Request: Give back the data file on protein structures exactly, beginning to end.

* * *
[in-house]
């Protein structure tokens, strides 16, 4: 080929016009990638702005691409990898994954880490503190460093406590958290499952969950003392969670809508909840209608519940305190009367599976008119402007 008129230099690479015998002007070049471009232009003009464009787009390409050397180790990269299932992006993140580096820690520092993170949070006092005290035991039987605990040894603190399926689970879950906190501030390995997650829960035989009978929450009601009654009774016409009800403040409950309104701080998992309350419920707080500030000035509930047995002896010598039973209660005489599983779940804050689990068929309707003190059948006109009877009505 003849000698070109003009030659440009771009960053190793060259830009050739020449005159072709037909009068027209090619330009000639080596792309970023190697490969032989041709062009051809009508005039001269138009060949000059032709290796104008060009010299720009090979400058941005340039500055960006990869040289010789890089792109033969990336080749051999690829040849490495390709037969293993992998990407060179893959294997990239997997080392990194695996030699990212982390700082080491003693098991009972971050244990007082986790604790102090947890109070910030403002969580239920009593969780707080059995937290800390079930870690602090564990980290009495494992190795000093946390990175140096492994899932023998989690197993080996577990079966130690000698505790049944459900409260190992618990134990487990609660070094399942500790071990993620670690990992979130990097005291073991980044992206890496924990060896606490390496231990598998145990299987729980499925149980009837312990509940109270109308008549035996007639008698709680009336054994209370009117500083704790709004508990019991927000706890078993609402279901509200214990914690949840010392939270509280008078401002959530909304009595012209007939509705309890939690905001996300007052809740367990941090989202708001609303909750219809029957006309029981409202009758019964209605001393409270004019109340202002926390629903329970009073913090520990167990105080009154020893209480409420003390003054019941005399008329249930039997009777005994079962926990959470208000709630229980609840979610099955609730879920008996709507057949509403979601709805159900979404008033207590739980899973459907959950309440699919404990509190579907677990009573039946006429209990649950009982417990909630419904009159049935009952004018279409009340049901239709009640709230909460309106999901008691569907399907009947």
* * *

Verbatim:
[in-house]
């Protein structure tokens, strides 16, 4: 080929016009990638702005691409990898994954880490503190460093406590958290499952969950003392969670809508909840209608519940305190009367599976008119402007 008129230099690479015998002007070049471009232009003009464009787009390409050397180790990269299932992006993140580096820690520092993170949070006092005290035991039987605990040894603190399926689970879950906190501030390995997650829960035989009978929450009601009654009774016409009800403040409950309104701080998992309350419920707080500030000035509930047995002896010598039973209660005489599983779940804050689990068929309707003190059948006109009877009505 003849000698070109003009030659440009771009960053190793060259830009050739020449005159072709037909009068027209090619330009000639080596792309970023190697490969032989041709062009051809009508005039001269138009060949000059032709290796104008060009010299720009090979400058941005340039500055960006990869040289010789890089792109033969990336080749051999690829040849490495390709037969293993992998990407060179893959294997990239997997080392990194695996030699990212982390700082080491003693098991009972971050244990007082986790604790102090947890109070910030403002969580239920009593969780707080059995937290800390079930870690602090564990980290009495494992190795000093946390990175140096492994899932023998989690197993080996577990079966130690000698505790049944459900409260190992618990134990487990609660070094399942500790071990993620670690990992979130990097005291073991980044992206890496924990060896606490390496231990598998145990299987729980499925149980009837312990509940109270109308008549035996007639008698709680009336054994209370009117500083704790709004508990019991927000706890078993609402279901509200214990914690949840010392939270509280008078401002959530909304009595012209007939509705309890939690905001996300007052809740367990941090989202708001609303909750219809029957006309029981409202009758019964209605001393409270004019109340202002926390629903329970009073913090520990167990105080009154020893209480409420003390003054019941005399008329249930039997009777005994079962926990959470208000709630229980609840979610099955609730879920008996709507057949509403979601709805159900979404008033207590739980899973459907959950309440699919404990509190579907677990009573039946006429209990649950009982417990909630419904009159049935009952004018279409009340049901239709009640709230909460309106999901008691569907399907009947």